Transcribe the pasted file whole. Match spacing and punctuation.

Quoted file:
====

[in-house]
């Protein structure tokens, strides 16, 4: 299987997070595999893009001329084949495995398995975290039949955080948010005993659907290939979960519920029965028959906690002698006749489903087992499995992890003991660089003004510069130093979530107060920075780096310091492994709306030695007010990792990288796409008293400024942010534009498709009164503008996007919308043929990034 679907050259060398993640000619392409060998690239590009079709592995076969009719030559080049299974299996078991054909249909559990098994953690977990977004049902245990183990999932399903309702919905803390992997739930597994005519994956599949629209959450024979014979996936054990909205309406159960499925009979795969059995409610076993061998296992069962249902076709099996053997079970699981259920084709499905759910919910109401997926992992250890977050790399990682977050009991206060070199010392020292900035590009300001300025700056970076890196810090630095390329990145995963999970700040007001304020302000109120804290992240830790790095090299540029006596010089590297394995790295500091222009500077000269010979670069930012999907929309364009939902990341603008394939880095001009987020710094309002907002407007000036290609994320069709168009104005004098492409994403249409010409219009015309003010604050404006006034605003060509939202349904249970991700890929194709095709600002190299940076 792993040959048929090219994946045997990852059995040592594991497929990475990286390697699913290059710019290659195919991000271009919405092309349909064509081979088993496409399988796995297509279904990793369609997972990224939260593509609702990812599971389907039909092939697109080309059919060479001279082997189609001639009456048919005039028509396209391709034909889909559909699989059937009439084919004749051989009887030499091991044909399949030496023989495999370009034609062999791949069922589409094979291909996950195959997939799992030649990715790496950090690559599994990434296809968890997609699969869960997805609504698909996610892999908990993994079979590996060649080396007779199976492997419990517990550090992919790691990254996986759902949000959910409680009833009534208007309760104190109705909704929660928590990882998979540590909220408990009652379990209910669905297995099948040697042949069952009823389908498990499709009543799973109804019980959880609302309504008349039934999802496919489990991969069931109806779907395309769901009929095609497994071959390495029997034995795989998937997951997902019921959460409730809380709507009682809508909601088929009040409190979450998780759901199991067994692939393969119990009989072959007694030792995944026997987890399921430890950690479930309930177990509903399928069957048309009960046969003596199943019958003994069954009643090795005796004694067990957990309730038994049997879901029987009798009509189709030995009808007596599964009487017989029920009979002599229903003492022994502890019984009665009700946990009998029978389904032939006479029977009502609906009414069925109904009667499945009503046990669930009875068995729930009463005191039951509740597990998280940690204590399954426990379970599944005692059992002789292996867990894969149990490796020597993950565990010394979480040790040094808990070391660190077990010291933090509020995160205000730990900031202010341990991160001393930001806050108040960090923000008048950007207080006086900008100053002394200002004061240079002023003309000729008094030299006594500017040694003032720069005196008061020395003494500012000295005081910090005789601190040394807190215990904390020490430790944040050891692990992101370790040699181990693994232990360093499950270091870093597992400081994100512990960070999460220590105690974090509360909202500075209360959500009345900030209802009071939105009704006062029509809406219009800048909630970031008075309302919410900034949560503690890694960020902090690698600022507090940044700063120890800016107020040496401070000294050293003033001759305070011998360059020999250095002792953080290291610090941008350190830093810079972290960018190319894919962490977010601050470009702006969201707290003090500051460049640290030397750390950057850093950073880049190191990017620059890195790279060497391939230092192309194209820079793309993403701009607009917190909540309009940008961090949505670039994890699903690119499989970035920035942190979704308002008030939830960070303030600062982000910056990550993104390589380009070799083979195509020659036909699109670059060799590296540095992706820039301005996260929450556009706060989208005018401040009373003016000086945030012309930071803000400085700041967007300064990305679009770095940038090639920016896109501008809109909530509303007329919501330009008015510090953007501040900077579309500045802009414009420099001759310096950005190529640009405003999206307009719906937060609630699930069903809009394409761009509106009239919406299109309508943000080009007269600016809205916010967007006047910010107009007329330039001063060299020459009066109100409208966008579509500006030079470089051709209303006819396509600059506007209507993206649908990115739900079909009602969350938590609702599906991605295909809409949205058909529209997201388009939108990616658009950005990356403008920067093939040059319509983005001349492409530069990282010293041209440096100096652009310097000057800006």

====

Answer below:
[in-house]
């Protein structure tokens, strides 16, 4: 299987997070595999893009001329084949495995398995975290039949955080948010005993659907290939979960519920029965028959906690002698006749489903087992499995992890003991660089003004510069130093979530107060920075780096310091492994709306030695007010990792990288796409008293400024942010534009498709009164503008996007919308043929990034 679907050259060398993640000619392409060998690239590009079709592995076969009719030559080049299974299996078991054909249909559990098994953690977990977004049902245990183990999932399903309702919905803390992997739930597994005519994956599949629209959450024979014979996936054990909205309406159960499925009979795969059995409610076993061998296992069962249902076709099996053997079970699981259920084709499905759910919910109401997926992992250890977050790399990682977050009991206060070199010392020292900035590009300001300025700056970076890196810090630095390329990145995963999970700040007001304020302000109120804290992240830790790095090299540029006596010089590297394995790295500091222009500077000269010979670069930012999907929309364009939902990341603008394939880095001009987020710094309002907002407007000036290609994320069709168009104005004098492409994403249409010409219009015309003010604050404006006034605003060509939202349904249970991700890929194709095709600002190299940076 792993040959048929090219994946045997990852059995040592594991497929990475990286390697699913290059710019290659195919991000271009919405092309349909064509081979088993496409399988796995297509279904990793369609997972990224939260593509609702990812599971389907039909092939697109080309059919060479001279082997189609001639009456048919005039028509396209391709034909889909559909699989059937009439084919004749051989009887030499091991044909399949030496023989495999370009034609062999791949069922589409094979291909996950195959997939799992030649990715790496950090690559599994990434296809968890997609699969869960997805609504698909996610892999908990993994079979590996060649080396007779199976492997419990517990550090992919790691990254996986759902949000959910409680009833009534208007309760104190109705909704929660928590990882998979540590909220408990009652379990209910669905297995099948040697042949069952009823389908498990499709009543799973109804019980959880609302309504008349039934999802496919489990991969069931109806779907395309769901009929095609497994071959390495029997034995795989998937997951997902019921959460409730809380709507009682809508909601088929009040409190979450998780759901199991067994692939393969119990009989072959007694030792995944026997987890399921430890950690479930309930177990509903399928069957048309009960046969003596199943019958003994069954009643090795005796004694067990957990309730038994049997879901029987009798009509189709030995009808007596599964009487017989029920009979002599229903003492022994502890019984009665009700946990009998029978389904032939006479029977009502609906009414069925109904009667499945009503046990669930009875068995729930009463005191039951509740597990998280940690204590399954426990379970599944005692059992002789292996867990894969149990490796020597993950565990010394979480040790040094808990070391660190077990010291933090509020995160205000730990900031202010341990991160001393930001806050108040960090923000008048950007207080006086900008100053002394200002004061240079002023003309000729008094030299006594500017040694003032720069005196008061020395003494500012000295005081910090005789601190040394807190215990904390020490430790944040050891692990992101370790040699181990693994232990360093499950270091870093597992400081994100512990960070999460220590105690974090509360909202500075209360959500009345900030209802009071939105009704006062029509809406219009800048909630970031008075309302919410900034949560503690890694960020902090690698600022507090940044700063120890800016107020040496401070000294050293003033001759305070011998360059020999250095002792953080290291610090941008350190830093810079972290960018190319894919962490977010601050470009702006969201707290003090500051460049640290030397750390950057850093950073880049190191990017620059890195790279060497391939230092192309194209820079793309993403701009607009917190909540309009940008961090949505670039994890699903690119499989970035920035942190979704308002008030939830960070303030600062982000910056990550993104390589380009070799083979195509020659036909699109670059060799590296540095992706820039301005996260929450556009706060989208005018401040009373003016000086945030012309930071803000400085700041967007300064990305679009770095940038090639920016896109501008809109909530509303007329919501330009008015510090953007501040900077579309500045802009414009420099001759310096950005190529640009405003999206307009719906937060609630699930069903809009394409761009509106009239919406299109309508943000080009007269600016809205916010967007006047910010107009007329330039001063060299020459009066109100409208966008579509500006030079470089051709209303006819396509600059506007209507993206649908990115739900079909009602969350938590609702599906991605295909809409949205058909529209997201388009939108990616658009950005990356403008920067093939040059319509983005001349492409530069990282010293041209440096100096652009310097000057800006």